Both the Sunni and Shi‛i branches of Islam revere Prophet Muhammad and his family. The latter is referred to as the people of the house (āl al-bayt). It is a well-known story to Muslims that Prophet Muhammad was fond of his grandchildren, Hassan and Hussein, the sons of his cousin, ‛Ali, and his daughter, Fatima. After the dispute over who should succeed Muhammad, those who argued that it should have been ‛Ali, eventually became known as the Shi‛a. In this branch of Islam, ‛Ali, his family, and his descendants, enjoy a very special status. There is a belief that one of the grandchildren will turn up one day and save the world (the Hidden Imam).

In contrast, the Sunni branch does not give the same status to the household of the Prophet, even though they are highly revered and praised. Three successors of Prophet Muhammad, Abu Bakr, ‛Umar, and ‛Uthman, were not members of the Prophet’s household. The caliphs who ruled the Muslims of the Sunni branch did not necessarily have a connection with the Prophet’s household.

Various people in the Muslim world proudly refer to their connection with the Prophet and his family. For instance, a Saudi family, al-Sharif, makes such a claim. The Syrian-German scholar, Bassam Tibi, invoked such a connection during an address he gave at the Moshe Dayan Centre in Israel in January 2000.(8) If one is to follow the injunctions of the Qur’an, there is no special status for anyone. God favours people according to their piety, not their lineage:

يَا أَيُّهَا النَّاسُ إِنَّا خَلَقْنَاكُم مِّن ذَكَرٍ وَأُنثَىٰ وَجَعَلْنَاكُمْ شُعُوبًا وَقَبَائِلَ لِتَعَارَفُوا ۚ إِنَّ أَكْرَمَكُمْ عِندَ اللَّهِ أَتْقَاكُمْ ۚ إِنَّ اللَّهَ عَلِيمٌ خَبِيرٌ

O mankind, We created you male and female, and made you into nations and tribes that you may come to know one another. The noblest among you in God’s sight are the most pious. God is All-Knowing, All-Experienced. (Qur’an 49:13).

‛Uthman (2002) challenges in unequivocal terms the claim that the lineage is a basis of legitimacy. He argues that this ‘absolutely contradicts Islam’, and that Islam has nothing to do with lineage. The legitimacy is based on belonging to Islam both intellectually and in practice. Therefore, the ruler gets it from belonging to Islam, not the lineage. ‛Uthman further clarifies that the legitimacy of the king in Jordan is constitutional (p. 113).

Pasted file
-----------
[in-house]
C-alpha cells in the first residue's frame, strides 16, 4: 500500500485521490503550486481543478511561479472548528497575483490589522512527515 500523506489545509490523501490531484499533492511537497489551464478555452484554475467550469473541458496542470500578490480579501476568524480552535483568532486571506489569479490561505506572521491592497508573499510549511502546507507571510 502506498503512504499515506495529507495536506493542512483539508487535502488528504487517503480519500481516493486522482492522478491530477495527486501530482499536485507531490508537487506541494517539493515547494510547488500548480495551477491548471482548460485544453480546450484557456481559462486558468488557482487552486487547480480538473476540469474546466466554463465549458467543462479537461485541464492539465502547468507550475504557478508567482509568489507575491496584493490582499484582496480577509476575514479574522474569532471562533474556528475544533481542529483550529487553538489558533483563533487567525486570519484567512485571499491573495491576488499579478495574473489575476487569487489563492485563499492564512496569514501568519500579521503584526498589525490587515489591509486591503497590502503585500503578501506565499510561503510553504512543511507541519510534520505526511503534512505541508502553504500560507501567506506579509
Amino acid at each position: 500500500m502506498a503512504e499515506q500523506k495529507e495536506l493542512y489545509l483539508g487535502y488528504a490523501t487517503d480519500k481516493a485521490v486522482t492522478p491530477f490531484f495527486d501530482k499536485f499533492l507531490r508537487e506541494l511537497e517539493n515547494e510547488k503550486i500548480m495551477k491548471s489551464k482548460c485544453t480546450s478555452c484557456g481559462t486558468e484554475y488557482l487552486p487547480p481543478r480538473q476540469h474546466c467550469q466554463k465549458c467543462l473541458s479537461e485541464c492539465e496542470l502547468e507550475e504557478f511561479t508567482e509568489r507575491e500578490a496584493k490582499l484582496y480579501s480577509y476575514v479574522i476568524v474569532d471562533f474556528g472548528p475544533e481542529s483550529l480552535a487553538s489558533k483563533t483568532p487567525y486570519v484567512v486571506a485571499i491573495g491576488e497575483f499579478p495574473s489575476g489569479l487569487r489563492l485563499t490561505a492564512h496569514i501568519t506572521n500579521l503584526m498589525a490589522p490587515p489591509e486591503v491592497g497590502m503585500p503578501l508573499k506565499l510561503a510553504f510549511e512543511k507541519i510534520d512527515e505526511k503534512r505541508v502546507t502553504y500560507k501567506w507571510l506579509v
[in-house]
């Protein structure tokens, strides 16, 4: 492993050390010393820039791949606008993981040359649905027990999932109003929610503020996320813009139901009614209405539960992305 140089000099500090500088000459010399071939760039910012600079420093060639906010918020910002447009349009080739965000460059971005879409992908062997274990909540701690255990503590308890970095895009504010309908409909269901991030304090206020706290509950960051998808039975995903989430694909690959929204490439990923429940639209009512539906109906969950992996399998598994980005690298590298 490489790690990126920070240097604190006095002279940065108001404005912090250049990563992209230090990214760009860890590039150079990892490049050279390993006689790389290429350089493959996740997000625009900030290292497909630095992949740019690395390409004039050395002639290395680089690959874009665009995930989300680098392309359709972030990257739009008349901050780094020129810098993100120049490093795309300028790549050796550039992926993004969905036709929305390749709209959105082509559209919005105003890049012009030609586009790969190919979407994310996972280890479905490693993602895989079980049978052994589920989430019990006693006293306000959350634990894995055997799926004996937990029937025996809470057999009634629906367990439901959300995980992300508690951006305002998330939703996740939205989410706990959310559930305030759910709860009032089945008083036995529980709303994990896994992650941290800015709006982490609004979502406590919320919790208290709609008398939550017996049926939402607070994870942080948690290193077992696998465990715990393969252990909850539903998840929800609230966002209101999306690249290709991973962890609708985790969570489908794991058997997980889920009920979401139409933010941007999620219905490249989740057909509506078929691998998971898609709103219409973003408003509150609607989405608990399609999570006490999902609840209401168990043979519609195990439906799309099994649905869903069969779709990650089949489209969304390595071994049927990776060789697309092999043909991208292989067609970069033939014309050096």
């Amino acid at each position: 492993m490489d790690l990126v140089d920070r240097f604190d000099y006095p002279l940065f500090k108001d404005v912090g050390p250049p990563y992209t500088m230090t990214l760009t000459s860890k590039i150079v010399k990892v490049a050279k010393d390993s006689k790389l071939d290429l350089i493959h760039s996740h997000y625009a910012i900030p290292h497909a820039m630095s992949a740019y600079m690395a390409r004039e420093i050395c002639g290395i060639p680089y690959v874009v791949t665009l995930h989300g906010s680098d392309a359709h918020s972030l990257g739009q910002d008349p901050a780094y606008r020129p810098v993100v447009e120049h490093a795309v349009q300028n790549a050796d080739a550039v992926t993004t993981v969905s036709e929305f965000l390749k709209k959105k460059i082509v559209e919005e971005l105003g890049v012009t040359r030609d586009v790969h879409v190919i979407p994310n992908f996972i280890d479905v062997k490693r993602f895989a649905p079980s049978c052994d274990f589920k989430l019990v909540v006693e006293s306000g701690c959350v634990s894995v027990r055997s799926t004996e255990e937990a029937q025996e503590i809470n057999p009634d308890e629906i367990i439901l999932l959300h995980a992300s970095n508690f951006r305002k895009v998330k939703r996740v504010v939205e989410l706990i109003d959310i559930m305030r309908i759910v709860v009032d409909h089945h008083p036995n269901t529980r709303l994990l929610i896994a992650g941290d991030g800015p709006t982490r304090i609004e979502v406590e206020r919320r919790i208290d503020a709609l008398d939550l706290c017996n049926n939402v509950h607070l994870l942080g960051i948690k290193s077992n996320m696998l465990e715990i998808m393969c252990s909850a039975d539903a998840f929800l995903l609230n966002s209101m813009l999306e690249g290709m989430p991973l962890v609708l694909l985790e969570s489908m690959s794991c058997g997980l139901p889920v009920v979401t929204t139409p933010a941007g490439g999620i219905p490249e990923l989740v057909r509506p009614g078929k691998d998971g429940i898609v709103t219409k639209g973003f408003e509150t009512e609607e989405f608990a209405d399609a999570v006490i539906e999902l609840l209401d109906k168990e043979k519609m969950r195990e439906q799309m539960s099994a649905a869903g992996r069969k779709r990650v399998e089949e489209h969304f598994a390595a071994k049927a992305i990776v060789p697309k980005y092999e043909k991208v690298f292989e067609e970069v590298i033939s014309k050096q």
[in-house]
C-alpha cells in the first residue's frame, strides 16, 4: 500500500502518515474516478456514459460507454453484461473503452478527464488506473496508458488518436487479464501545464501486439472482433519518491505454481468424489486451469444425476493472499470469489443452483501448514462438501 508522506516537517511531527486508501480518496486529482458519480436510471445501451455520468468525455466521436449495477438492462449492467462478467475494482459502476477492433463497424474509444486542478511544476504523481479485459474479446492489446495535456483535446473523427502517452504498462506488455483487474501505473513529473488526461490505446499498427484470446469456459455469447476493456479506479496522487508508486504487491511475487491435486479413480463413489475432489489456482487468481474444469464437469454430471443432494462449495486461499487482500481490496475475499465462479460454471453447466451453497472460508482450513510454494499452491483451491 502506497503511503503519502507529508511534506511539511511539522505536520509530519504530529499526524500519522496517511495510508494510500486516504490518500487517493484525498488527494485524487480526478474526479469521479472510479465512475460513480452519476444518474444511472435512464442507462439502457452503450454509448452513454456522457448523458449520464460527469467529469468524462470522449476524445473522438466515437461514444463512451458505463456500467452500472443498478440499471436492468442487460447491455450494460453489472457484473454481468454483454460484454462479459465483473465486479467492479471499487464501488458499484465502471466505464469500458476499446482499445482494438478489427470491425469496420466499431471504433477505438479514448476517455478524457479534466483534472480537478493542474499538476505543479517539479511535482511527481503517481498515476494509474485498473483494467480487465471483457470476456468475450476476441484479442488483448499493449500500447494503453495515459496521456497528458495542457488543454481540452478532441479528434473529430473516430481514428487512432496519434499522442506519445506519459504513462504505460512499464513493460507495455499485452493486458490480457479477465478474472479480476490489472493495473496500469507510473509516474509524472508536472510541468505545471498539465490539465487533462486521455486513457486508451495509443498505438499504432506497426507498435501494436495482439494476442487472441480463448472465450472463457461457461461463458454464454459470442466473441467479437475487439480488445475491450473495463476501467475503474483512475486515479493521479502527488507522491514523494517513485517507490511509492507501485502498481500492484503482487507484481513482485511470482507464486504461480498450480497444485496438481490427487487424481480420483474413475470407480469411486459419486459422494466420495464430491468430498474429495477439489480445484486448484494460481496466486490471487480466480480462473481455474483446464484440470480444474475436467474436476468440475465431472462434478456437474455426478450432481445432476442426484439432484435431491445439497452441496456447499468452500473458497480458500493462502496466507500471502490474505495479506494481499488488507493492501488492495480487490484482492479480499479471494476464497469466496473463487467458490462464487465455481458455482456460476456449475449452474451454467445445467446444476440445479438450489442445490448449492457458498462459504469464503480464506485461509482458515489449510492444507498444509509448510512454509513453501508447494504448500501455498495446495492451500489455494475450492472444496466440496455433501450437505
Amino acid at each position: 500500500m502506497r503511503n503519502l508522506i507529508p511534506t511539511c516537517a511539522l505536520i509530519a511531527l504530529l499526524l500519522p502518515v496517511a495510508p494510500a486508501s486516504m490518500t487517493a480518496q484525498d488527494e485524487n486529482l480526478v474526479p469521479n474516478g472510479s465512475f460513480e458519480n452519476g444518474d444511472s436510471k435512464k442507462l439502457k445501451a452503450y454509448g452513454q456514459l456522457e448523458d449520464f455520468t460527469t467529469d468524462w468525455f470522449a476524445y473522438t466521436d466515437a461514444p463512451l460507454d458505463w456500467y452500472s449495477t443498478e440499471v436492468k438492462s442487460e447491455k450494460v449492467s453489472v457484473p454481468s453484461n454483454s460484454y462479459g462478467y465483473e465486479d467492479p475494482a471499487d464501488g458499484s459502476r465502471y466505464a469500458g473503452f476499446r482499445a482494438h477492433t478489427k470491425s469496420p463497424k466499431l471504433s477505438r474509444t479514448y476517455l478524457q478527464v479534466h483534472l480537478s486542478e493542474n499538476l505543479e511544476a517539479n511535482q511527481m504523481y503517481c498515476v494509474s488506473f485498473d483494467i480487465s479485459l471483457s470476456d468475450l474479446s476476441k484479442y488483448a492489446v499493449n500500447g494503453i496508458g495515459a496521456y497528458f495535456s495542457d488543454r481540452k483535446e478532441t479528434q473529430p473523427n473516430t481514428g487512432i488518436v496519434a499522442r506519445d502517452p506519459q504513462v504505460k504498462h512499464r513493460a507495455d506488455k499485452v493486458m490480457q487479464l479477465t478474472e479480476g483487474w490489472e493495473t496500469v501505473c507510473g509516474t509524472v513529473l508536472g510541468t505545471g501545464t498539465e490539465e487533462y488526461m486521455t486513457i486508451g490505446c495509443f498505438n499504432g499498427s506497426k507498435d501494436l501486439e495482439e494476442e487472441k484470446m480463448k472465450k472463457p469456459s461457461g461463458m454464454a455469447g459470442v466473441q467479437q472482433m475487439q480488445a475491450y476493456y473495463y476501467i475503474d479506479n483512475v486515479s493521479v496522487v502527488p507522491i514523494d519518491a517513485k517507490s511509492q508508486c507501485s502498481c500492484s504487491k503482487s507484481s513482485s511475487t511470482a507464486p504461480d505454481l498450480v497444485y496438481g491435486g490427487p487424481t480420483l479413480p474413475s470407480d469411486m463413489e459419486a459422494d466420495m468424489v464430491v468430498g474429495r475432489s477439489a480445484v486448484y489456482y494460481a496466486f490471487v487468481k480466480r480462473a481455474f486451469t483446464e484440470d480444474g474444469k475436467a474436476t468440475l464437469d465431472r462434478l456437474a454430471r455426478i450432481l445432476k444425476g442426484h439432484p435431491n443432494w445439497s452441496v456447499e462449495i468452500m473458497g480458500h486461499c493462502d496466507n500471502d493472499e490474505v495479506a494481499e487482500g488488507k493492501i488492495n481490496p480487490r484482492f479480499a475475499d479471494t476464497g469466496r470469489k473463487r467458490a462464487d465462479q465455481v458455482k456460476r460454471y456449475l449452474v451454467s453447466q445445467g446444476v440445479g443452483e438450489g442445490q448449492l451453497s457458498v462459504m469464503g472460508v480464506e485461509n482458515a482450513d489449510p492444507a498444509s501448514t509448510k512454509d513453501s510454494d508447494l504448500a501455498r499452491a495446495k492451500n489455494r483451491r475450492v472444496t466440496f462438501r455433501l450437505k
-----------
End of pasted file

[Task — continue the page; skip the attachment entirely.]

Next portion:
Moreover, the claim of lineage as a source of legitimacy did not matter in the dispute between the Sharīf of Mecca, Husayn ibn ‛Ali, and his rival ibn Saud. The latter removed the former, and established in Saudi Arabia a stricter Islamic state than is the case in Jordan.

The Hashimite rule in Jordan was not readily accepted in Jordan. Al-Madi and Musa ([1959] 1988) pointed out that there were two major rebellions: one in al-Kura in northern Jordan in 1921, after Amir ‛Abdullah formed his first government in Transjordan (pp. 156-164). The rebellion was quelled in 1922, after sending a large force which managed to subjugate the area (p. 164).

The second rebellion occurred in 1923 by the ‛Udwan tribe of the Salt area (pp. 201-220). Fighters from the tribe and its supporters headed to Amman. They were intercepted, and some of the fighters were killed.

The new ruler resorted to pitting one tribe against another, and favouring one over the other. The control was in the end solidified by a combination of coercion, money, and land. The fact that Transjordanian tribes rebelled undermines the often repeated suggestion that the Hashimites are more popular with Transjordanian tribes than they are with Palestinians. In his memoirs, General Glubb (1948) records his efforts to bring order to the desert. For instance, he had troubles with the Huwaitat tribe in the 1930s (p. 91):

I had reached the conclusion that the only way to do anything with the Huwaitat was to withdraw all troops from the desert. The resentment between the troops and the tribes was such that the latter were embittered against Great Britain and the Trans-Jordan government as a whole.

Moreover, after some success in getting the Huwaitat to cooperate with him in defending the area from the raids of the Ikhwan of Saudi Arabia, he could not persuade them to join the Jordanian army: ‘But enlist as soldiers they would not. The idea that the Government was their bitterest enemy was too deeply ingrained in their minds to admit such a novel idea’ (pp. 92-93).

Budeiri (1996) notes that ‘the historical record shows that the most vocal and effective opposition to ‛Abdullah […] came from the tribes’. He further notes that the tribes ‘were eventually won over by a dual policy of coercion and co-optation’ (p. 243).

In recent times, members of Transjordanian tribes expressed their opposition in varying degrees of severity. Abu Mus‛ab al-Zarqawi resorted to violence and killed innocent people in the process. A former MP, and high-ranking officer in Jordanian police, Ahmad ‛Uwaidi al-‛Abbadi, was imprisoned after criticising corruption in Jordan.